YANSS - The Illusion of Asymmetric Insight

  • dancedancekj

    Posts: 1761

    Aug 24, 2011 3:23 AM GMT
    Love reading "You Are Not So Smart"

    The Misconception: You celebrate diversity and respect others’ points of view.

    The Truth: You are driven to create and form groups and then believe others are wrong just because they are others.

    "You see your friends, your family, your coworkers and peers as semipermeable beings. You label them with ease. You see them as the artist, the grouch, the slacker and the overachiever. “They did what? Oh, that’s no surprise.” You know who will watch the meteor shower with you and who will pass. You know who to ask about spark plugs and who to ask about planting a vegetable garden. You can, you believe, put yourself in their shoes and predict their behavior in just about any situation. You believe every person not you is an open book. Of course, the research shows they believe the same thing about you."


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    Aug 24, 2011 3:38 AM GMT

    Allow me to elucidate (though briefly, at least for me - I'm procrastinating on a project right now):

    I went to the link you posted and read of the experiment with the boys at the camp. This is riddled with problems, the main one being that these were not blank slates the experimenters were working with - they had been immersed in a culture (probably the same one, and I'm guessing American) for 11 or 12 years before this experiment took place. They absorbed all the cultural norms of that society and brought those with them to the camp. Also, the experimenters _steered_ the boys towards a competitive solution, not a cooperative one. Of course you'll get data that point toward an innate competitive nature if you take 44 American (emphasis on competition and "getting ahead") young adolescent (ruled by reptilian brain) males (testosterone plus the bullshit about being "manly" that comes from their culture) and set up a false scarcity scenario where the only proposed solution is competition!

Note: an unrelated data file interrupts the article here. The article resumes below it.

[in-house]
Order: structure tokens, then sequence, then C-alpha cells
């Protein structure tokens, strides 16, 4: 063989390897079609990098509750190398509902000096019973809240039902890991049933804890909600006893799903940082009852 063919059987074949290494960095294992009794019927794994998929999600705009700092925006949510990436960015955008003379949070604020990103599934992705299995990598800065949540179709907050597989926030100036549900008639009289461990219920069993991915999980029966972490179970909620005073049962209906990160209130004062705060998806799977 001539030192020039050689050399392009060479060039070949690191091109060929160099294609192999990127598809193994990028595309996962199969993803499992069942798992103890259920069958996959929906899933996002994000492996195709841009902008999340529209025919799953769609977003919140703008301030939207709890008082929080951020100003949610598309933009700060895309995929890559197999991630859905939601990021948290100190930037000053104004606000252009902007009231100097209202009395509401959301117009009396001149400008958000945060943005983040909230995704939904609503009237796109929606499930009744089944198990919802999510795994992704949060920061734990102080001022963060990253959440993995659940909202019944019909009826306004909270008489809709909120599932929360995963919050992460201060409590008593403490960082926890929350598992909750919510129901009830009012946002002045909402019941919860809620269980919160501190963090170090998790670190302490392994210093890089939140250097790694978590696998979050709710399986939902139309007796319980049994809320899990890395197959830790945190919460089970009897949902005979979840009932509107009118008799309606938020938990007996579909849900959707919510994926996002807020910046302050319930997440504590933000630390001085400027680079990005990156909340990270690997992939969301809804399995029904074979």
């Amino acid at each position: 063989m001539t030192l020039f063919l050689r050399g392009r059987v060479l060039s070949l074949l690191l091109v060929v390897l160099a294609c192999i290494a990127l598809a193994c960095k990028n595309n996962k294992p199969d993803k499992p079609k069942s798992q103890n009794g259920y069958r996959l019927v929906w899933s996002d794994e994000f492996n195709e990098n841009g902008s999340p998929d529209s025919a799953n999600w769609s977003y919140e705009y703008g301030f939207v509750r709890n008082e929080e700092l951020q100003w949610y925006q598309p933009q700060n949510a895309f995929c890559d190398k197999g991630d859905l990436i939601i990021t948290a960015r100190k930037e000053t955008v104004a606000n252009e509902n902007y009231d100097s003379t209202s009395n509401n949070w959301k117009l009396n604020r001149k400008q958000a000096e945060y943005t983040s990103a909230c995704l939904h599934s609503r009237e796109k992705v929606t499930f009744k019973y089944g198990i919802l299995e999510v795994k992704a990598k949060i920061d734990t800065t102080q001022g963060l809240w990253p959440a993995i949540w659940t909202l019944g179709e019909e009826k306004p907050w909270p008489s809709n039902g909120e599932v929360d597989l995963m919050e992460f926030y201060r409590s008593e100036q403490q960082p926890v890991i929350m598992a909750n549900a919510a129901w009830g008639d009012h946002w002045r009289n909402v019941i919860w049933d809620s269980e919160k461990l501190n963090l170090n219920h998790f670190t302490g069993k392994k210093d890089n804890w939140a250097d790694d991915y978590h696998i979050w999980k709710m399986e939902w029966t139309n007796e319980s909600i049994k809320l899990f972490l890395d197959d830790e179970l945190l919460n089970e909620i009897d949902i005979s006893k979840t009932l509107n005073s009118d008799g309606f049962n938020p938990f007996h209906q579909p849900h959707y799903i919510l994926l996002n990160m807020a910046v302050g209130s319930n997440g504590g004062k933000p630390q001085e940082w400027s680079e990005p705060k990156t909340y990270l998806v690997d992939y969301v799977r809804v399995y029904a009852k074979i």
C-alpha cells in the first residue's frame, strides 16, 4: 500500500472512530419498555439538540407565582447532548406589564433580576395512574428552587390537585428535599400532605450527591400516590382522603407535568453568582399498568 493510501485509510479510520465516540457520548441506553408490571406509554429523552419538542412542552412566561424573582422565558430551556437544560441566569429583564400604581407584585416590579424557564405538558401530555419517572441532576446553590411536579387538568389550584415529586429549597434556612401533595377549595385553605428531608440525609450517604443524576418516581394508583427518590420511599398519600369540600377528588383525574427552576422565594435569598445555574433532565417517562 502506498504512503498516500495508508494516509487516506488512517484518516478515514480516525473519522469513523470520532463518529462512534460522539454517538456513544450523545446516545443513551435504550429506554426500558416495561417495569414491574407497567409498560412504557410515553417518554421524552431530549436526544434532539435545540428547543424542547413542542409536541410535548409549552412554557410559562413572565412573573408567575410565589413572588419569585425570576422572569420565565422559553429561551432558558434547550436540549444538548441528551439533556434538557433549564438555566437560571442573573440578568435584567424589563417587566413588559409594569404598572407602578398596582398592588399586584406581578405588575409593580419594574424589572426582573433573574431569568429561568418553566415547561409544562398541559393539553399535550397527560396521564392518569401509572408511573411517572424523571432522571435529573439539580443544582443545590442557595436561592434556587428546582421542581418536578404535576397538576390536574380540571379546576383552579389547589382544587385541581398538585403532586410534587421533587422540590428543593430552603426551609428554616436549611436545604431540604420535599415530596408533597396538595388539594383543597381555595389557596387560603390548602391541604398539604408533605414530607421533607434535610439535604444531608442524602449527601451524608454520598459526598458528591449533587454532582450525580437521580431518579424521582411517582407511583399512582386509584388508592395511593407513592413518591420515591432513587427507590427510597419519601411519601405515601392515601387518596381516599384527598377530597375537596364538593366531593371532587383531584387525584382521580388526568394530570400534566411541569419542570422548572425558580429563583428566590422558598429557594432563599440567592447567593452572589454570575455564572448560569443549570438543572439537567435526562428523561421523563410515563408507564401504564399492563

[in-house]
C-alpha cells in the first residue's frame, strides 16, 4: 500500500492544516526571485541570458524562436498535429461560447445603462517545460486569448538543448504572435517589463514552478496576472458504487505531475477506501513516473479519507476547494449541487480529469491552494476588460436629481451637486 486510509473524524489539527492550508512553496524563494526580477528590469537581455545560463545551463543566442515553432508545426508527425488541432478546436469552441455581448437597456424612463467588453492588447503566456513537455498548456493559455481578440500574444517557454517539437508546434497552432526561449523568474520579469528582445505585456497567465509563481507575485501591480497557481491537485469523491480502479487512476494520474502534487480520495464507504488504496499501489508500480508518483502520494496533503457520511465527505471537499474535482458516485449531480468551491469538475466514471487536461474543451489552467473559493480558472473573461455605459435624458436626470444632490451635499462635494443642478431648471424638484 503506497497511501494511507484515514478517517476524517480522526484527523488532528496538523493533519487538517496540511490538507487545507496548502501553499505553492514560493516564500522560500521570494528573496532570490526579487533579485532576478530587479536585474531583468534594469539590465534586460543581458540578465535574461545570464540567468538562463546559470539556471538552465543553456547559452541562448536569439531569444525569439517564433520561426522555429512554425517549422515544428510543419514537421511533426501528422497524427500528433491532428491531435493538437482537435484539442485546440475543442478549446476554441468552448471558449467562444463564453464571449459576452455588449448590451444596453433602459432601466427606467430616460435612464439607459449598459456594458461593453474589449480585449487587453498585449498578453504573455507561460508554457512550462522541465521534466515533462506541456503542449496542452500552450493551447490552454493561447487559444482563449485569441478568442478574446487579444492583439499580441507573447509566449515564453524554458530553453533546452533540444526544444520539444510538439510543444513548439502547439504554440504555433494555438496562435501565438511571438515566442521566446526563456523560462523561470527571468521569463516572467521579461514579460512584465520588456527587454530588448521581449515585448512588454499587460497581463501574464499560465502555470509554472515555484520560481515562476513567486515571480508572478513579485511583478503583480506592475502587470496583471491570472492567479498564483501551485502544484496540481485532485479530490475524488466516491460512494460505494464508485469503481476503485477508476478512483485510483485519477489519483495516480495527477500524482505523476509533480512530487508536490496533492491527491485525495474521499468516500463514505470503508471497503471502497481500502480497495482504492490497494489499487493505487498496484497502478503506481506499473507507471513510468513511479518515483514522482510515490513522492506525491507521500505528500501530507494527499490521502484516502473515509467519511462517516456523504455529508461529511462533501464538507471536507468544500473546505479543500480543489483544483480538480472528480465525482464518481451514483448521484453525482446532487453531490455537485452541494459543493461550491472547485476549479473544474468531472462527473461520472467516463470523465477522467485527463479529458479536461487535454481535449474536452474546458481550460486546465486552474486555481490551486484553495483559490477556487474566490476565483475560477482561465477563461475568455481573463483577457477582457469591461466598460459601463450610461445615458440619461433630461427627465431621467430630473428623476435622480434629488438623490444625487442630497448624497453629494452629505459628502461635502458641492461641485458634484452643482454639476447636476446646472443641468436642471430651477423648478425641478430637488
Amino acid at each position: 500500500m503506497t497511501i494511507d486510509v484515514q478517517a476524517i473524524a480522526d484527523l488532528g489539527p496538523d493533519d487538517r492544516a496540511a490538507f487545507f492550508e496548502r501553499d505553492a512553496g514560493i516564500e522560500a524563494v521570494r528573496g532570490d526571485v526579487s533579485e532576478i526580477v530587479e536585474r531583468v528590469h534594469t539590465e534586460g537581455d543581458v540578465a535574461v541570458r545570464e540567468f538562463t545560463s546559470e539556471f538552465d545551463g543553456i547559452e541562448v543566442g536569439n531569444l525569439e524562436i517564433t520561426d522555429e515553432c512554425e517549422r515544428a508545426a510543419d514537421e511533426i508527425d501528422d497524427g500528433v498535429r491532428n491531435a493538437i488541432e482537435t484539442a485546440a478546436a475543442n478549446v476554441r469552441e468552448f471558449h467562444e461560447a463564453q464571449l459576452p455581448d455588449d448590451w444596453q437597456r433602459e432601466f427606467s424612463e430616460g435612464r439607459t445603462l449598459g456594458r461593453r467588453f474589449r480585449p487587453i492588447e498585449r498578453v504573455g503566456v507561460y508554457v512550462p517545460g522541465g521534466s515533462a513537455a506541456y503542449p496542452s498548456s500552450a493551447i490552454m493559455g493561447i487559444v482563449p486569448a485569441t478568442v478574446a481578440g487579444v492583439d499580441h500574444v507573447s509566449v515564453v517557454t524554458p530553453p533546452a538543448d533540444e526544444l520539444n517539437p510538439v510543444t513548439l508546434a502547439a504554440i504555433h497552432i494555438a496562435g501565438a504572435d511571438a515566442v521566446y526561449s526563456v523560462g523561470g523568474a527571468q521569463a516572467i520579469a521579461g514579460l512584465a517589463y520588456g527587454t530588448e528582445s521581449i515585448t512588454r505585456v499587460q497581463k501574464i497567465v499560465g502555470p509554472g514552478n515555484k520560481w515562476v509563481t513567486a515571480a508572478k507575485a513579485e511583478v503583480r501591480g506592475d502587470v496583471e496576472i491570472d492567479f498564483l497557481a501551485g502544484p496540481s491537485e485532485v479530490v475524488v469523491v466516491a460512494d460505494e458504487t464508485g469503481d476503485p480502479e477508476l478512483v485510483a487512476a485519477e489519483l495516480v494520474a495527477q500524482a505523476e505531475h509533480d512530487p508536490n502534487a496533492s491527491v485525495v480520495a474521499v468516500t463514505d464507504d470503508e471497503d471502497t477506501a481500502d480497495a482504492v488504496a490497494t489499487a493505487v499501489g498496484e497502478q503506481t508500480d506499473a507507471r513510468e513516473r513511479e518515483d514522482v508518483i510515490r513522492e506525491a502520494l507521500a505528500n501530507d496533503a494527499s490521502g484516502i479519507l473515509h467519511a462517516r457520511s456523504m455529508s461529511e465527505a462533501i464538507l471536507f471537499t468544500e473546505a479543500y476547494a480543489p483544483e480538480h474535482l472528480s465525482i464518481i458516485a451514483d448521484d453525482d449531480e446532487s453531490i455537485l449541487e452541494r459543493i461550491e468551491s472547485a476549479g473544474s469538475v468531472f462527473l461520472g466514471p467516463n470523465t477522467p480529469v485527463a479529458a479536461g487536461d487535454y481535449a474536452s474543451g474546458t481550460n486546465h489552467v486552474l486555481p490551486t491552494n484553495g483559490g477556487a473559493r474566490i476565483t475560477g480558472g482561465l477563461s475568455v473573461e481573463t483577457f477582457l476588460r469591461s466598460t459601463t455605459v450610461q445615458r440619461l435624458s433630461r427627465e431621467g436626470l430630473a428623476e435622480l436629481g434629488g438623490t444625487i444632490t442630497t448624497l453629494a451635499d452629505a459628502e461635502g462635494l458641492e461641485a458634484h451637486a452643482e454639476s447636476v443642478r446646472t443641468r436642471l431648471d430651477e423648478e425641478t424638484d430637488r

As for the idea that we think we know people better than they know us, perhaps true. Though I don't much see how the two tie together. It's a big leap the author makes from "children revert to savages" to "you think you know people but don't know yourself." I think NO ONE ever truly sees another person clearly - we all see through our own lenses. Indeed, I'm not sure we can even see OURSELVES clearly.

    In summary, it's a thought-provoking topic, but I found some of the research underpinning his assertion to be shoddy. To be fair, I started skimming toward the latter third of the piece due to lack of time.
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    Aug 24, 2011 3:56 AM GMT
    Whoever said I respect the point of view of others???
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    Aug 24, 2011 6:34 AM GMT
    Sounds awfully exhausting to constantly try to juggle every person you know in amorphous, philosophically transient and undefinable terms so as to avoid the danger of cubby holing. My aunt Fanny makes pies. That's what she does. I'm too busy trying to grasp ME to allot her a space in my mind that goes beyond that.